Mandamus is the appropriate remedy to compel an inferior tribunal to perform a non-discretionary act which the law specially enjoins; the writ must be issued in all cases where there is no plain, speedy and adequate remedy in the ordinary course of the law. By issuing the alternative writ we have determined that the FTB has no other adequate remedy and this is a proper case for the exercise of our original jurisdiction. (Code Civ.Proc., §§ 1085, 1086; Lewis v. Barclay (1868) 35 Cal. 213; Johnson v. Superior Court (1929) 102 Cal.App. 178, 191, 383 P. 331; Tri-County Elevator Co. v. Superior Court (1982) 135 Cal.App.3d 271, 273, fn. 1, 185 Cal.Rptr. 208.)
The Duty and Authority of the FTB To Investigate
The Franchise Tax Board is charged with the duties of administering and enforcing the Personal Income Tax Law.4 (Rev. & Tax.Code, §§ 17001, 19251.) For the purpose of administering those duties, including determining or collecting the liability of any person imposed by the Personal Income Tax Law, the FTB has been given broad statutory powers. Those powers include the power to examine any data relevant to that purpose, to require the attendance of any person having knowledge in the premises, to take testimony, administer oaths and to require material proof for its information. The FTB may also issue subpoenas duces tecum which may be served on any person for any purpose. (Rev. & Tax.Code, § 19254, fn. 1, ante.)
The Jurisdiction Of The Superior Court In A Special Proceeding Under Government Code Sections 11187 And 11188 4.1
Respondent court erred in ruling that the subpoena “․ was not regularly issued by the head of the department as that requirement has been interpreted by the courts of California.” (Emphasis in original order.)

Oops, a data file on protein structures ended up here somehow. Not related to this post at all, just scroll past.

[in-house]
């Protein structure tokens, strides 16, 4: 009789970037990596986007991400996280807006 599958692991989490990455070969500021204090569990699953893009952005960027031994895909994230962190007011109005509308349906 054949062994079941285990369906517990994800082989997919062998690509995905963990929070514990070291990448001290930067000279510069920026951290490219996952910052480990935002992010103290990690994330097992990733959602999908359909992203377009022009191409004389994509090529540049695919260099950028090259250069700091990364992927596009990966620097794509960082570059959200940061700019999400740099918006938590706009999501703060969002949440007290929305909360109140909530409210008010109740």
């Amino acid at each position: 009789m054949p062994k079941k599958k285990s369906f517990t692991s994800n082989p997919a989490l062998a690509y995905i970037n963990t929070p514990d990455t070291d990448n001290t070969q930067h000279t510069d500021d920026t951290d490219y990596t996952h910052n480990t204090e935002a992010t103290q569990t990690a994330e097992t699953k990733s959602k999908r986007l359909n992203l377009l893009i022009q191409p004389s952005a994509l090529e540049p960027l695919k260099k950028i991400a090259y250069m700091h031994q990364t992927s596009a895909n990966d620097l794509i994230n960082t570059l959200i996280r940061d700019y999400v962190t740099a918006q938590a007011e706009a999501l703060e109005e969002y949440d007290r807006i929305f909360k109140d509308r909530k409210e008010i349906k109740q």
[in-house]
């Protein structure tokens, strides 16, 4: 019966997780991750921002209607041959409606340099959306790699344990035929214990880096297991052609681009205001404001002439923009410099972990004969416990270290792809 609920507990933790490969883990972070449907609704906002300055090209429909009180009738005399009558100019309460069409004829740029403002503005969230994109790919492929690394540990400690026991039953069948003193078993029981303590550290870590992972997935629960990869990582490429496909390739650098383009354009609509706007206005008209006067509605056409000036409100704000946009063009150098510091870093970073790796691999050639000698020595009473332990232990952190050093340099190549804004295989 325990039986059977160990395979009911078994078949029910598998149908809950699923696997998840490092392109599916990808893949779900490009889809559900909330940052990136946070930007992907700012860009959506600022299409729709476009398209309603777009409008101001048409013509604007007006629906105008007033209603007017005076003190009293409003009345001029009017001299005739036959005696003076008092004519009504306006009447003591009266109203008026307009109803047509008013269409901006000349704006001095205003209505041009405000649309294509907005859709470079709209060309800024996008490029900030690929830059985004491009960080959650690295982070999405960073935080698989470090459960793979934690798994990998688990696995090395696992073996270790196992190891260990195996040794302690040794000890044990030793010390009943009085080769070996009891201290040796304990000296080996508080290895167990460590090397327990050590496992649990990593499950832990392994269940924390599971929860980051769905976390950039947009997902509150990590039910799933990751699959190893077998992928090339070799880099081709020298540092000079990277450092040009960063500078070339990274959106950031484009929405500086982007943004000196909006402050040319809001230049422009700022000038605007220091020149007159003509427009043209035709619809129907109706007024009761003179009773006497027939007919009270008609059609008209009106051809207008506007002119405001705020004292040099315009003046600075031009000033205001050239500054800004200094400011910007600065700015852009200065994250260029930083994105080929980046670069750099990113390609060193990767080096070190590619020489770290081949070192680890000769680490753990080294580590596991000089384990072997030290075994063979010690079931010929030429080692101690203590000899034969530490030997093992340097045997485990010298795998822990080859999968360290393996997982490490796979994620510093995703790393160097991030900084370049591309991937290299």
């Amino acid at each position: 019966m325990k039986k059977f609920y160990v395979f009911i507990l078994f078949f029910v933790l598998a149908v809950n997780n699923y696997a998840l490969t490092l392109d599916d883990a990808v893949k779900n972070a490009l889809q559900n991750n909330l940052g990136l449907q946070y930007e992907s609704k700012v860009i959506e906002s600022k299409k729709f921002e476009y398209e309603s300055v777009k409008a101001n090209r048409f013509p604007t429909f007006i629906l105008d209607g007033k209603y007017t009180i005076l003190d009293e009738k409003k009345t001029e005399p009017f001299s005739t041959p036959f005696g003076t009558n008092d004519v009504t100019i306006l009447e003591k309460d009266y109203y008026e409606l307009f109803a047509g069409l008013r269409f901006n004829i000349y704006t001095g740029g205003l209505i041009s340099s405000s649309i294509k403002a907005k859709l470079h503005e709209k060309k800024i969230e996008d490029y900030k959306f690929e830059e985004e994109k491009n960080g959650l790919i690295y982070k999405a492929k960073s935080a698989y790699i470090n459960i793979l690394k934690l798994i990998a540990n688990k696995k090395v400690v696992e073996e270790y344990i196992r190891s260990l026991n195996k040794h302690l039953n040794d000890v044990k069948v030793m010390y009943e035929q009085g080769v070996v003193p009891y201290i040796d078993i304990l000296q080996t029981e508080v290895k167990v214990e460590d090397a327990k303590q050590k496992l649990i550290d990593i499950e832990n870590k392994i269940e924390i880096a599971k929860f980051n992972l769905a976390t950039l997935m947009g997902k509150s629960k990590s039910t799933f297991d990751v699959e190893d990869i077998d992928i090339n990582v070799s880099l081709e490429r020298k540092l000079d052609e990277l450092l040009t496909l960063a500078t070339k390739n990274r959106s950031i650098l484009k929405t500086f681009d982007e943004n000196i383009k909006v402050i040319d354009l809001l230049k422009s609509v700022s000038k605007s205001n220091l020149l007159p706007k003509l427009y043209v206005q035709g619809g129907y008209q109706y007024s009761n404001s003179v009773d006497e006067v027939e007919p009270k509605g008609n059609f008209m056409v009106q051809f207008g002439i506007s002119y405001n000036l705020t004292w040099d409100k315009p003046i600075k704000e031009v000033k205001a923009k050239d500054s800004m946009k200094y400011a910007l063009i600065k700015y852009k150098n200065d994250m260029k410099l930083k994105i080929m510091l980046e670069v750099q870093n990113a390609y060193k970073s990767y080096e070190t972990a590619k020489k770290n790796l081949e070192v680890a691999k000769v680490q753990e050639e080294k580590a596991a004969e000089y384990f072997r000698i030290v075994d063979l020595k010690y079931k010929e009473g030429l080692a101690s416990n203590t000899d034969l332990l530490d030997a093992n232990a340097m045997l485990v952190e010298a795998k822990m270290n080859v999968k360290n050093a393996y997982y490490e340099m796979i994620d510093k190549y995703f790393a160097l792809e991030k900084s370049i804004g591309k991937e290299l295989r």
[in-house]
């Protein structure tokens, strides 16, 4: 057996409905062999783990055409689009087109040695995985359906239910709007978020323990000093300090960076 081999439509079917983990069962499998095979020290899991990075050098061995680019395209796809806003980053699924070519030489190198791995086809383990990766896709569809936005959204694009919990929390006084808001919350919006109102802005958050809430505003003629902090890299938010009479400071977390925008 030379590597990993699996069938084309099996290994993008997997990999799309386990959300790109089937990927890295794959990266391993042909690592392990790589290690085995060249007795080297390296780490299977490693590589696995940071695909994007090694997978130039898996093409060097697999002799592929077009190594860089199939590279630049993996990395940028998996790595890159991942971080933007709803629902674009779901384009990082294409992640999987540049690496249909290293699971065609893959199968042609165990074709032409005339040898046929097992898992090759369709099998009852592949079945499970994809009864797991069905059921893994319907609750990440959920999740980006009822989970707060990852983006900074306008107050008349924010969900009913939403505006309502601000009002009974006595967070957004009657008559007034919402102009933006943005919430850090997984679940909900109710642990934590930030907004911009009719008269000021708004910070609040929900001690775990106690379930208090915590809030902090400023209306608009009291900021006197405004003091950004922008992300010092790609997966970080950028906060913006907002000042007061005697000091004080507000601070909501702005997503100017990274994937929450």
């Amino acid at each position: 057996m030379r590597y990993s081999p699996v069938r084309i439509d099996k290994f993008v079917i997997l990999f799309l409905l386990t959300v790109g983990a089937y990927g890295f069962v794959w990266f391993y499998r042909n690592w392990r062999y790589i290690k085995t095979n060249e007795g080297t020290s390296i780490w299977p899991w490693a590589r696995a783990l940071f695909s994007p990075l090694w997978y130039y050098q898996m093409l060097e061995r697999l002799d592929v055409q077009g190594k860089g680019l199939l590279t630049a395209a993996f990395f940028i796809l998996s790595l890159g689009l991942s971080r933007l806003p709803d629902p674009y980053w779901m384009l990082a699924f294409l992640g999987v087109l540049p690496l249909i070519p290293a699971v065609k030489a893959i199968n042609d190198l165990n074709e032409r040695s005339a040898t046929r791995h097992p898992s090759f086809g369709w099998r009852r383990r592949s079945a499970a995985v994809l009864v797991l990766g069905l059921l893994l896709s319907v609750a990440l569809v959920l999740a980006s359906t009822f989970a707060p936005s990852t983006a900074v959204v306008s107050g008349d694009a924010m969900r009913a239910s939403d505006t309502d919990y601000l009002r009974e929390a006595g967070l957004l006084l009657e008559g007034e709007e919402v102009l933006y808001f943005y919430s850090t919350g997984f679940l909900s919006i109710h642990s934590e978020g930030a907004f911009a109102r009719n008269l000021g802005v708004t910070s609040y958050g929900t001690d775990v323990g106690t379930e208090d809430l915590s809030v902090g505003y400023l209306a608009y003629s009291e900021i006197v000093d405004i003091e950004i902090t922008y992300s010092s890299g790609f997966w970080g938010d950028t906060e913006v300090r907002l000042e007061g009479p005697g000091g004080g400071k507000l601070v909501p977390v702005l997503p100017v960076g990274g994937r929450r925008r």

Sections 11180–11191 statutorily authorize investigations by each department of the executive branch of our state government of all matters under the jurisdiction of the department. As a part of those investigations section 11181 authorizes the department to inspect books and records and to “[i]ssue subpoenas for the attendance of witnesses and the production of papers, books, accounts, documents and testimony in any inquiry, investigation, hearing or proceeding pertinent or material thereto ․” This authority is substantially the same as that granted specifically to the FTB by Revenue and Taxation Code section 19254, supra (fn. 1).5 These investigations are not judicial proceedings, they are administrative inquiries. “[S]ections 11180–11191 relate not to judicial proceedings but instead to statutorily permitted investigations in which the court ordinarily plays no part.” (Emphasis in original.) (People v. West Coast Shows, Inc. (1970) 10 Cal.App.3d 462, 470, 89 Cal.Rptr. 290.)